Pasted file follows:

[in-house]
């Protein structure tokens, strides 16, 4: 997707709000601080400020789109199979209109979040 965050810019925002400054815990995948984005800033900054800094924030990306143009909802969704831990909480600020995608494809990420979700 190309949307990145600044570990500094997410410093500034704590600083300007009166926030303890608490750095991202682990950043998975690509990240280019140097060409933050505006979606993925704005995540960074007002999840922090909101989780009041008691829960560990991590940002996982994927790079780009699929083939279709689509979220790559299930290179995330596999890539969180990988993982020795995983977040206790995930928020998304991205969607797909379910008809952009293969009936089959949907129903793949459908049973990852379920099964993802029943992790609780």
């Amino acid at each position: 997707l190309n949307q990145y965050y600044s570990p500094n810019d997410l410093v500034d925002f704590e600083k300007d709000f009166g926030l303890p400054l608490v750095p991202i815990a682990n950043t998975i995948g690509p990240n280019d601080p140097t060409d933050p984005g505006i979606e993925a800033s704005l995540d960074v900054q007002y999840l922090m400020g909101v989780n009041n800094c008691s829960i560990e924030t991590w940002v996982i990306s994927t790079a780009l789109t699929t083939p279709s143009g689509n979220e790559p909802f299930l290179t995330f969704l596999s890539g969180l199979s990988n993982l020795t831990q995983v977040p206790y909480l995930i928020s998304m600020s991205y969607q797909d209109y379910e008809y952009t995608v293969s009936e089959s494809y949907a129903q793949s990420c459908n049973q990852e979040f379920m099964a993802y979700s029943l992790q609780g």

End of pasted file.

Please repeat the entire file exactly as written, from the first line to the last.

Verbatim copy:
[in-house]
């Protein structure tokens, strides 16, 4: 997707709000601080400020789109199979209109979040 965050810019925002400054815990995948984005800033900054800094924030990306143009909802969704831990909480600020995608494809990420979700 190309949307990145600044570990500094997410410093500034704590600083300007009166926030303890608490750095991202682990950043998975690509990240280019140097060409933050505006979606993925704005995540960074007002999840922090909101989780009041008691829960560990991590940002996982994927790079780009699929083939279709689509979220790559299930290179995330596999890539969180990988993982020795995983977040206790995930928020998304991205969607797909379910008809952009293969009936089959949907129903793949459908049973990852379920099964993802029943992790609780």
């Amino acid at each position: 997707l190309n949307q990145y965050y600044s570990p500094n810019d997410l410093v500034d925002f704590e600083k300007d709000f009166g926030l303890p400054l608490v750095p991202i815990a682990n950043t998975i995948g690509p990240n280019d601080p140097t060409d933050p984005g505006i979606e993925a800033s704005l995540d960074v900054q007002y999840l922090m400020g909101v989780n009041n800094c008691s829960i560990e924030t991590w940002v996982i990306s994927t790079a780009l789109t699929t083939p279709s143009g689509n979220e790559p909802f299930l290179t995330f969704l596999s890539g969180l199979s990988n993982l020795t831990q995983v977040p206790y909480l995930i928020s998304m600020s991205y969607q797909d209109y379910e008809y952009t995608v293969s009936e089959s494809y949907a129903q793949s990420c459908n049973q990852e979040f379920m099964a993802y979700s029943l992790q609780g």